The largest ongoing study of its kind finds that people's responses to food vary depending on a wide variety of factors. The findings suggest that the future of nutrition lies in personalized dietary advice.

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New research shows why doctors need to personalize nutritional advice.

Despite repeated public awareness campaigns and official dietary recommendations, the obesity epidemic is a persistent problem in the United States, and obesity-related conditions such as metabolic syndrome are a growing concern.

The lack of personalized dietary advice may partly be the reason for this.

For instance, one study pointed out that giving specific weight loss tips and having an empathetic approach toward those trying to lose weight can be much more beneficial than simply telling someone to improve their diet.

Another intriguing study in mice pointed to genes as a key factor that may determine which diet works.

At the time, the researchers concluded that if they could replicate the same findings in humans, they would prove that "precision dietetics" may work a lot better than the standard "one-size-fits-all" approach.

Now, groundbreaking research does just that. Drawing from a large twin study, scientists have expanded the findings by conducting a nutritional response study with applied machine learning algorithms to show that one size really doesn't fit all when it comes to a person's diet. In fact, the new study reveals that even identical twins respond differently to food.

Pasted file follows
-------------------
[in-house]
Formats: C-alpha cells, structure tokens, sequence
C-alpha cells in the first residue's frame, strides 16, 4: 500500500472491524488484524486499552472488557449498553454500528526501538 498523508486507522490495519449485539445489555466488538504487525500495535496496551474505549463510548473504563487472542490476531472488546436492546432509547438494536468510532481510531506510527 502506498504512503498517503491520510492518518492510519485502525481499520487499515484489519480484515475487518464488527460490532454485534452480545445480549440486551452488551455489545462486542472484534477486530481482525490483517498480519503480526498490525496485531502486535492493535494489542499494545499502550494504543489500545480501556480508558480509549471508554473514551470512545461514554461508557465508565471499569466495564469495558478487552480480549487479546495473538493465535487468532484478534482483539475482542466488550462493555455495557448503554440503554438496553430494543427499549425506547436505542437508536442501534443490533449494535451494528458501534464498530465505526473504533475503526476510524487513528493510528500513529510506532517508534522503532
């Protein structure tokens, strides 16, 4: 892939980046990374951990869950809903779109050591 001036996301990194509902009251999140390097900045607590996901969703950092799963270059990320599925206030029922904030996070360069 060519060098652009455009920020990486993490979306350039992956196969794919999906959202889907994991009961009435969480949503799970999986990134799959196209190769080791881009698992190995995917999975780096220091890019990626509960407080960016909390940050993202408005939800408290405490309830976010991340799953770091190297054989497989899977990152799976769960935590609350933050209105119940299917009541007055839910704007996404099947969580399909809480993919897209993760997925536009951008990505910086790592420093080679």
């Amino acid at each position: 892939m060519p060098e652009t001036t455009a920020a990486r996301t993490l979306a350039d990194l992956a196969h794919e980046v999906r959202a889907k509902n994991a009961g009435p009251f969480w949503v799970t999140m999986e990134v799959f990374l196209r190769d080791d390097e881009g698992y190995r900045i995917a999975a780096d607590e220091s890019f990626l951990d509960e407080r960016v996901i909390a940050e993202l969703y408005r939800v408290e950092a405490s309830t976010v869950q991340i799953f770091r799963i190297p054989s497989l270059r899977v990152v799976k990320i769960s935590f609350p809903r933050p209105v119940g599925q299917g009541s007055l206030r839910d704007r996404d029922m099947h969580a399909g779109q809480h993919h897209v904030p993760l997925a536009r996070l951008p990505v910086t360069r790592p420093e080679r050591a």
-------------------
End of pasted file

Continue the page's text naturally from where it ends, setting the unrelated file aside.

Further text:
These findings are part of what is the largest ongoing scientific study of its kind, which researchers at King's College London (KCL) in the United Kingdom and Massachusetts General Hospital in Boston — in collaboration with nutritional science company ZOE — carried out.

The team presented the first results of this ongoing research at both the American Society of Nutrition conference (which took place in Baltimore, MD) and the American Diabetes Association conference (which took place in San Francisco, CA).

Tim Spector, a professor of genetic epidemiology at KCL, led the TwinsUK Study, which provided the foundation for this large new project. Prof. Spector is also the scientific founder of ZOE.

Studying people's responses to food

In the TwinsUK study, Prof. Spector and team examined 14,000 identical and nonidentical twins in an effort to understand the causes of various chronic conditions and distinguish between what may be genetic or environmental triggers.

Secondly, as part of the large-scale new research project called "PREDICT 1," Prof. Spector and colleagues expanded on the TwinsUK findings by examining the biological responses that 1,100 participants had to certain foods over a period of 14 days. Around 60% of these participants were twins.

The researchers measured markers such as blood sugar levels, triglycerides, insulin resistance, levels of physical activity, and the health of their gut microbiome.

The participants registered factors including their food intake and hunger levels using an app. The researchers also intensively monitored their sleep and exercise activities and took their blood samples.

Speaking to Medical News Today, Prof. Spector shared additional details about how the team conducted the study. "The study uses an app specially designed to collect the most detailed and robust dietary data ever collected before at this scale," he said.